When he knew that his children’s overnight summer camps were a final no-go — another thing done in by the coronavirus pandemic — Jeff Heftman drew on experiences from his youth. It was time to introduce his family, too, to the Boundary Waters Canoe Area Wilderness.
“The Boundary Waters came to the forefront,” said the attorney from Glencoe, Ill. “I had always wanted to go back.”
Until earlier this month, it’d been a 20-year hiatus. Heftman recalled his first trip and subsequent ones he took while he was in his teens and early 20s, with his father, Ron, and brother Larry. They’d hit the road from Chicago. Retracing miles and memories, Heftman returned to a familiar launch spot, too, this time — Hungry Jack Outfitters off the Gunflint Trail — with his wife, Michele, and their children Nathan, 13, and Dalia, 9.
Heftman said his family are campers, but he knew this was new terrain. They entered the BWCA at Cross Bay Lake and came out after several days, feeling satisfied and a sense of accomplishment. They’d even hoped to stay in an extra day.
“It was really nice to introduce a place that so meaningful, and I’d had such great experiences,” said Heftman, 45.
Dave Seaton, who with his wife, Nancy, runs Hungry Jack Outfitters, said the Heftmans’ story is commonplace this summer as people look for alternatives outdoors amid the pandemic. People are arriving from all points to paddle into the wilderness for the first time. Or, like the Heftmans, they are returning with their own first-timers after years away. Updating their chapters and writing new ones in the wilderness story.
Seaton acknowledged some of the boorish behavior documented in the BWCA and other long-coveted places. Yet, encountering returning families he hasn’t seen in years, including new generations, and earnest newcomers who haven’t seen the North Woods and water has been restorative. He said the visits are energizing him in a busy, unorthodox season.
“We’ve seen lots and lots of families coming here. I outfitted their parents and them when they were kids, and now they are coming here with their children because they can’t go to Banff and they can’t go to Disneyland and they can’t go to Southern California,” he added. “So this is the year we are going to bring our kids and show them what the wilderness in their own backyards is like. It’s been really great.”
Kevin Murphy of Minneapolis said his family might normally celebrate the birthday of his oldest son, Theo, with pool play at the Wisconsin Dells, but this year they are marking his Sept. 5 milestone at a revered playground. Murphy will take Theo, who’s turning 8, and his brother, Finn, 6, for a long weekend next month. It’ll be new for the boys, but familiar turf for Dad.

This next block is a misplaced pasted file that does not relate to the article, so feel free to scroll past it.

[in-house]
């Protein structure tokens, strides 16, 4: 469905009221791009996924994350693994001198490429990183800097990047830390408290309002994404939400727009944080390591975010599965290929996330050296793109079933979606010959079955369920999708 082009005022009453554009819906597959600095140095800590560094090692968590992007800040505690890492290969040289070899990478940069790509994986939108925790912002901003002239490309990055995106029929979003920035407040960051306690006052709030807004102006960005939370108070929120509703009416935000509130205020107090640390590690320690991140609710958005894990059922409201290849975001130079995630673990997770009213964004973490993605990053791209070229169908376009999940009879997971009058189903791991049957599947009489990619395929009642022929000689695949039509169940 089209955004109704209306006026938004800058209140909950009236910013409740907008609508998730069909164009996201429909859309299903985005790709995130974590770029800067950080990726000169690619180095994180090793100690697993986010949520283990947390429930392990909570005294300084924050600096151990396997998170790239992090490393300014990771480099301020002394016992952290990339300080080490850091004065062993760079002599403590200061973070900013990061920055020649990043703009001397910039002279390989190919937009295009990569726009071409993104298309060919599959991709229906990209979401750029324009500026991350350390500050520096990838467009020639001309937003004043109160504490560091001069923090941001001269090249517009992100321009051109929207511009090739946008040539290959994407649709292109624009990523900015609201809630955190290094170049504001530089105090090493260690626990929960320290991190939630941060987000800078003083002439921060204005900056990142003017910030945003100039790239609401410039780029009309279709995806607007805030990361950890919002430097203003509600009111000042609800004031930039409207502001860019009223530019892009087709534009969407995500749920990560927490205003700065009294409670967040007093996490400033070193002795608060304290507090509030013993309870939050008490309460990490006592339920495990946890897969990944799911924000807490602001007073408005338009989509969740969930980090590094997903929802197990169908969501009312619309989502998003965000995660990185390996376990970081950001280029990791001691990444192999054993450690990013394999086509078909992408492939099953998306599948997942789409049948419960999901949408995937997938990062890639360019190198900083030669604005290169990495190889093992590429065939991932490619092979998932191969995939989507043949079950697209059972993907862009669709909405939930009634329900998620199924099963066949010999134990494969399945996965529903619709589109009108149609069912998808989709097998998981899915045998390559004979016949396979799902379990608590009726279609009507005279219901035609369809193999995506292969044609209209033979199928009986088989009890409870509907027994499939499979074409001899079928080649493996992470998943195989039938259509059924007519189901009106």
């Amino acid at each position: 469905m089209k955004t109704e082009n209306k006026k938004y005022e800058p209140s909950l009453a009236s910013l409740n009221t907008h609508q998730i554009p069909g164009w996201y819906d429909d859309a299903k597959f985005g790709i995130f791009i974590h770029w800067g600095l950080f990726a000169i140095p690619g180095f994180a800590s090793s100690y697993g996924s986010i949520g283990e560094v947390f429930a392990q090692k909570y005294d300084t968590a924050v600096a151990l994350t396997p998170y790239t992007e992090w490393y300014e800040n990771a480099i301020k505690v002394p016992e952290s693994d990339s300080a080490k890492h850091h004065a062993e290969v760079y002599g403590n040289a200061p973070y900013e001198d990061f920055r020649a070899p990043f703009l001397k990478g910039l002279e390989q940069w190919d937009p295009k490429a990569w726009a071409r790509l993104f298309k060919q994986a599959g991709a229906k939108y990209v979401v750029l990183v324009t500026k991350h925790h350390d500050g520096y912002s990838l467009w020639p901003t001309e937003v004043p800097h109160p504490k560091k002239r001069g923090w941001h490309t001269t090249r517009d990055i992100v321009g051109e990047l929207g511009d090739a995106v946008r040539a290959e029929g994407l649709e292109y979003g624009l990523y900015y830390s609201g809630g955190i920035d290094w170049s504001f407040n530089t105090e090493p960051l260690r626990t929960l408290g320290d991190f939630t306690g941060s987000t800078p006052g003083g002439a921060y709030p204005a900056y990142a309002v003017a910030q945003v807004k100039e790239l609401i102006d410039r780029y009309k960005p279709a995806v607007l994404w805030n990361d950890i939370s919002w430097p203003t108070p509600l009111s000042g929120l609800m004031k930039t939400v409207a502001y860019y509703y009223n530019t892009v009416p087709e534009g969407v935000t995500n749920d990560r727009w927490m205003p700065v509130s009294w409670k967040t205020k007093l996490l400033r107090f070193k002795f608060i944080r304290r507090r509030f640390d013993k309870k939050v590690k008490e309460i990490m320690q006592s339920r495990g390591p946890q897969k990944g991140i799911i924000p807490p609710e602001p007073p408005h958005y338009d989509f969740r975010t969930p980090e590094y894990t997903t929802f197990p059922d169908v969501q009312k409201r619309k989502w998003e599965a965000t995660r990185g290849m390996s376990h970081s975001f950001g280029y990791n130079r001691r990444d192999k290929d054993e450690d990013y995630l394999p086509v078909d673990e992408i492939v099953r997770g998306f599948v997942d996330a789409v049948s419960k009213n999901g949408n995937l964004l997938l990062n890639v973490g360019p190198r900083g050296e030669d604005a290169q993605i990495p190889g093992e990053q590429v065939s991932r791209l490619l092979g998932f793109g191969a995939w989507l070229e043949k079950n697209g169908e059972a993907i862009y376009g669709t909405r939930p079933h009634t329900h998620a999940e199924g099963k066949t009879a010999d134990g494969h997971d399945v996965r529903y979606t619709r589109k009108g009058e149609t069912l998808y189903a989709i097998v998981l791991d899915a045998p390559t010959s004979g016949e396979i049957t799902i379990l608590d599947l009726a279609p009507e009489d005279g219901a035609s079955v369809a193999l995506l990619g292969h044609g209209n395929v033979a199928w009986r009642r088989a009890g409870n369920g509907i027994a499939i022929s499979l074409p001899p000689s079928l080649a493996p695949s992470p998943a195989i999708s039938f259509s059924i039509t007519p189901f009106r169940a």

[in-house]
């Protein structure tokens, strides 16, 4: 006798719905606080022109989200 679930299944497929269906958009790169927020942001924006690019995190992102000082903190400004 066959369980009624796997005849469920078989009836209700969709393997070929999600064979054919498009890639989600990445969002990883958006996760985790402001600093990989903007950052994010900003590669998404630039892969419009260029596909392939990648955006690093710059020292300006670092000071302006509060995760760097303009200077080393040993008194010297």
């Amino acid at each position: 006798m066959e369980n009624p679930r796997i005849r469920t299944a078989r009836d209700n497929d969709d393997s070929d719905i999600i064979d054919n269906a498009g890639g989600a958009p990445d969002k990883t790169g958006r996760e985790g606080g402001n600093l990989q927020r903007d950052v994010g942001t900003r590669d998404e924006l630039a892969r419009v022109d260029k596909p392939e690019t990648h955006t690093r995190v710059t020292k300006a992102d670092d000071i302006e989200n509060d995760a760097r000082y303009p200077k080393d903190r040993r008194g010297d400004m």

Murphy, 44, said he first went to the BWCA on a father-son trip when he was 11 or 12, and it’s been 20 years since his last paddle there. He’s shared stories with his boys in recent years and looked forward to introducing them. Given the grip of the pandemic, the timing was right to swap birthday tradition for a different gift — nature.
“I lobbed it out as an idea, which quickly in his mind turned into reality,” he said, laughing. “I thought, I better get on this and make it happen.”
His son hasn’t stopped talking about the trip.
Murphy said through the years he’s thought about his desire to return. Now, he excited to see the region again, and to see it through the eyes anew through his boys’ experiences.
“It’s important,” said Murphy. “We have this amazing place up there. I just think it is so special. I want to make it part of my life again and part of theirs, and hopefully they appreciate it.”
Seaton, the longtime outfitter, is upbeat about this summer, even while anticipating a September that he said will be far busier than normal. He said his customers have returned visibly healthier, less stressed. The experience has been powerful for all.
“I can be a glass-half-empty kind of guy, and this summer working with all these families and helping people out, it’s just been really positive. I feel great at the end of every day right now.”
He is hoping that in their escape, visitors experience something deeper.
“This is reminding Minnesotans how important the Boundary Waters is,” Seaton said, “and I really hope that this gets them to be more supportive of protecting the Boundary Waters and protecting the watershed. What would happen if this were all gone, if we didn’t have this in our backyard, next summer?”
To be sure, it’s a question that will resonate more deeply with visitors like the Heftmans and Murphys.